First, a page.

|Are the electoral laws and framework fair, and are they implemented impartially by the relevant election management bodies?||3.003 4.004|
The electoral framework is robust and generally well implemented. The controversy around use of electronic machines dominated the 2019 elections, with some party leaders expressing doubt about the results for want of a verifiable paper trail. The 2019 results were declared free and fair by the Commonwealth Observer Group and the South African Development Community, although they raised concerns over other aspects of the electoral process.
The use of electronic voting machines without paper trails was ruled invalid in February 2020. In July, the High Court ruled that the ECN acted unconstitutionally when it removed names from a PDM candidate list.
|Do the people have the right to organize in different political parties or other competitive political groupings of their choice, and is the system free of undue obstacles to the rise and fall of these competing parties or groupings?||3.003 4.004|
Political parties may form and operate freely. Registration requirements are not onerous and there were no time limits for parties wishing to register and participate in the 2019 elections. However, candidate-registration fees and campaign financing can place an undue burden on smaller parties. Parties that hold parliamentary seats receive annual public support based on parliamentary representation, which disproportionately benefits SWAPO. Small parties lack financial resources or broad nationwide membership bases, making it difficult to mobilize electoral support. Some 18 parties nevertheless registered for the November 2020 local and regional elections.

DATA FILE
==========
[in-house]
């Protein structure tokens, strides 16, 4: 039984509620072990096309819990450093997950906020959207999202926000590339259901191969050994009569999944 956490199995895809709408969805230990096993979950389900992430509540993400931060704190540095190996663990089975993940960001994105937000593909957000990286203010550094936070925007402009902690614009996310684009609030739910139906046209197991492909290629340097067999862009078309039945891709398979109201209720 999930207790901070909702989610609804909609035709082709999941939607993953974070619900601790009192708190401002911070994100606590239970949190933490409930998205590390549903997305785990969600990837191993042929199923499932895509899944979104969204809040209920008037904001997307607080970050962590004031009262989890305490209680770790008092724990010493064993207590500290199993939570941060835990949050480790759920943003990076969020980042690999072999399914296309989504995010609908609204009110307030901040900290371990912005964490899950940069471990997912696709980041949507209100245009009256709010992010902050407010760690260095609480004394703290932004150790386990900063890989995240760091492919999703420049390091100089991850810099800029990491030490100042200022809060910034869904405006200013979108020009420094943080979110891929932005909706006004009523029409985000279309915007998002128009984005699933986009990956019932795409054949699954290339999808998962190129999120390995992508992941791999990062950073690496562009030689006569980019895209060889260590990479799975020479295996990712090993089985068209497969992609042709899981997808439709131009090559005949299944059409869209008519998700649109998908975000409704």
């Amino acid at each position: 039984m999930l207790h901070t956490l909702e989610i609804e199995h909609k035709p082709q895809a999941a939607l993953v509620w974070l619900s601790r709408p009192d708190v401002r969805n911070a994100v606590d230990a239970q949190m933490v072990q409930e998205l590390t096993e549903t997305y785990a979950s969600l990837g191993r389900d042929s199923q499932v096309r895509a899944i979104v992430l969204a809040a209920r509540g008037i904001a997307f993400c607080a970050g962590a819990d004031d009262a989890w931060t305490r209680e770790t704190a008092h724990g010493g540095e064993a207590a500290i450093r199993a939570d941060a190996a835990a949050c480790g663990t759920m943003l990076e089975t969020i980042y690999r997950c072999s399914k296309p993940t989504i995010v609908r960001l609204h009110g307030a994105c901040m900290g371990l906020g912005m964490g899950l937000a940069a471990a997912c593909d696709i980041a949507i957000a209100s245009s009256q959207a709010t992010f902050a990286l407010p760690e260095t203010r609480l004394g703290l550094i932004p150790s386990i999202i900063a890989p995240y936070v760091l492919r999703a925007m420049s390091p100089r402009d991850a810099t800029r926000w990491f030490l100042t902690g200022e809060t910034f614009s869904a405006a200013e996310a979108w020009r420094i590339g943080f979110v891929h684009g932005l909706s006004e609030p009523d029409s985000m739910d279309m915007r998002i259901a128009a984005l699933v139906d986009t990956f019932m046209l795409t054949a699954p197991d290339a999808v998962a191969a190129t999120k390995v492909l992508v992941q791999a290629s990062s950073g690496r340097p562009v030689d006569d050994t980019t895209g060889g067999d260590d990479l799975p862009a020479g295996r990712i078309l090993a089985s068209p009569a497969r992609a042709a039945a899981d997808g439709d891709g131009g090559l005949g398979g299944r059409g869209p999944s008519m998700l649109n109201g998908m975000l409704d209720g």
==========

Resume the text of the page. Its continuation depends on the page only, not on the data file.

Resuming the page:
|Is there a realistic opportunity for the opposition to increase its support or gain power through elections?||3.003 4.004|
Opposition parties may freely compete in elections and generally do not encounter intimidation or harassment during election campaigns. Although opposition parties have historically been regarded as weak and fragmented, they gained several seats in the 2019 elections, dislodging SWAPO from the two-thirds majority it held since 2014. Eleven of the 15 parties that registered for the 2019 parliamentary elections secured seats. Opposition parties also did well in the November 2020 local and regional elections, though only six parties won regional seats.
|Are the people’s political choices free from domination by forces that are external to the political sphere, or by political forces that employ extrapolitical means?||3.003 4.004|
People are generally able to express their political choices without undue influence from external actors, including the church and traditional leaders. However, the historic domination of SWAPO—an ideologically diverse party that often faces intraparty disputes—limits voters’ ability to directly express a preference for particular policies.
|Do various segments of the population (including ethnic, racial, religious, gender, LGBT+, and other relevant groups) have full political rights and electoral opportunities?||3.003 4.004|
The constitution guarantees political rights for all, and the government works to uphold these rights in practice. Namibia has made great strides in increasing female parliamentary representation; women held 46 National Assembly seats as of December 2020. Nevertheless, women are often discouraged from running for office and few women contested the November 2020 regional and local elections.